However, if the HDP cannot get its members into parliament, the outcome could be beyond imagination. Demirtas reiterates that the loser in such an outcome would be the AKP, not the HDP, as the party is determined to press ahead with its own agenda in the aftermath. This could include consolidating the power of local administrations in the Kurdish southeast of the country.

According to Galip Dalay, research director of the Al-Sharq Forum, the HDP is pursuing two simultaneous strategies:

the first is to “expand” and transform itself into a nationwide left-wing party, and the second is to “deepen” its reach by establishing connections with Kurds who do not follow the BDP-HDP line by becoming more appealing to the Kurdish-populated regions.

“If they fail at the elections, the HDP would probably abandon the expansion strategy and focus on deepening,” Dalay told Middle East Eye. “This could lead them to pursue more radical strategies, including increasing efforts for democratic autonomy.”

Another outcome that is highly speculative, yet increasingly discussed in political circles, is that the PKK’s jailed leader and Erdogan will strike a hidden deal to keep the HDP out of parliament. This way the AKP would gain the necessary number of seats in parliament to be able to unilaterally change the constitution or call for a referendum.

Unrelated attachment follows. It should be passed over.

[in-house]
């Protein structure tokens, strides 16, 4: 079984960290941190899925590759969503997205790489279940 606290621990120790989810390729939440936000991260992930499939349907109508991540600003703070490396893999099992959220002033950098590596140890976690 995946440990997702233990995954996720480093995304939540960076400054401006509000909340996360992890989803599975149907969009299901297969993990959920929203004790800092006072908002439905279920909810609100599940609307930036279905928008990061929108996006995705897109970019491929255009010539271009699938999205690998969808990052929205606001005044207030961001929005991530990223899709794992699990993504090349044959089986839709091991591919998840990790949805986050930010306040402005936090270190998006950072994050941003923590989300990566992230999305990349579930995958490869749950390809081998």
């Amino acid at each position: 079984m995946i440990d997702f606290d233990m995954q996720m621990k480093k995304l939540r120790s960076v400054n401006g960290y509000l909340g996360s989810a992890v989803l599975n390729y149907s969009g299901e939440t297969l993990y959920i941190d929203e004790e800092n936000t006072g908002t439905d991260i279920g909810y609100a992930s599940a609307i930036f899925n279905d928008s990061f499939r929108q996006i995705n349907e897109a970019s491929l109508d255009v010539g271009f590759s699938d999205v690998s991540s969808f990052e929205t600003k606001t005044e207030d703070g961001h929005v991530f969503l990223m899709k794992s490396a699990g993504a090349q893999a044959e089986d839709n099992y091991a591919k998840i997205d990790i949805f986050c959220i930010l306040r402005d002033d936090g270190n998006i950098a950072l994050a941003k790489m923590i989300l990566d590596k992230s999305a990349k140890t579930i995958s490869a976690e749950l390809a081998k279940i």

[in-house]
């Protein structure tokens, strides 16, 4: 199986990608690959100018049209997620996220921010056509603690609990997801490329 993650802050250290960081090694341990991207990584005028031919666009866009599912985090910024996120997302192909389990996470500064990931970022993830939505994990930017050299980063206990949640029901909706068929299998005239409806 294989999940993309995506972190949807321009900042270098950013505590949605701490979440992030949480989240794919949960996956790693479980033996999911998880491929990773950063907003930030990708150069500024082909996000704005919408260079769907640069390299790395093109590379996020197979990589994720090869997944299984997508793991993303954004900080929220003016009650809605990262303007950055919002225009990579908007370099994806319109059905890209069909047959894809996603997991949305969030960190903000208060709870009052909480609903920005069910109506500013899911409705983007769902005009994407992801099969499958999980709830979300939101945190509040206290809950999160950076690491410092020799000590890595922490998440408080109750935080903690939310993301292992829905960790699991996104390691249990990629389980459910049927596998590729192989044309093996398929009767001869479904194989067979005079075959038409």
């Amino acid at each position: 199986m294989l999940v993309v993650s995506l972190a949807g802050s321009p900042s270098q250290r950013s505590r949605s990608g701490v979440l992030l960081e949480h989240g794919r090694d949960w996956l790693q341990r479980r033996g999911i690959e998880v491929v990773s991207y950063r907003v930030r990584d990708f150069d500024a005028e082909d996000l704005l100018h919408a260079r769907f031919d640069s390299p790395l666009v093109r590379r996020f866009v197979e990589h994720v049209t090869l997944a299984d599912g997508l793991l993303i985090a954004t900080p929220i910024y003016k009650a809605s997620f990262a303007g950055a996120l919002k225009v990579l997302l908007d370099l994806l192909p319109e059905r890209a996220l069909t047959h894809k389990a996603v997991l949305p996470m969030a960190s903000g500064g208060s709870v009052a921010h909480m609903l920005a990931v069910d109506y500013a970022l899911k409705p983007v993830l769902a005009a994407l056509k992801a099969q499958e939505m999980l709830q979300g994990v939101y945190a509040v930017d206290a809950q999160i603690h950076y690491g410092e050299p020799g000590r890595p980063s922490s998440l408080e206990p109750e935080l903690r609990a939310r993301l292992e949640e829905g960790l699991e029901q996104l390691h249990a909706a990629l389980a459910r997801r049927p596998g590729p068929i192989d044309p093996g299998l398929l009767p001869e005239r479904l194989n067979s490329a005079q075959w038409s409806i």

In return, according to this line of thinking, with the new executive powers that will be given to Erdogan after the introduction of a new constitution, he would promise a more decentralised Turkey, or even a federal system in which the Kurds could enjoy the freedoms they have been demanding for years.

Dalay, however, believes that the Kurdish political movement is mature enough not to bite at such speculative bait. “I believe that the HDP has been a nationwide project since the first day of its establishment, and entering the election as a party has been one of its main objectives,” he said.

For Sancar, the scenario is baseless and against logic. “If the HDP had been planning to accept such a deal, it would not have launched a big election campaign in the first place,” he argued. “The problem will be that if the HDP is left out, the AKP will not be able to write and approve a new constitution without facing the consequences for legitimacy.”

What the outcomes of the speculative scenario may be remains to be seen, but for many observers the radicalisation of both sides could be one of them.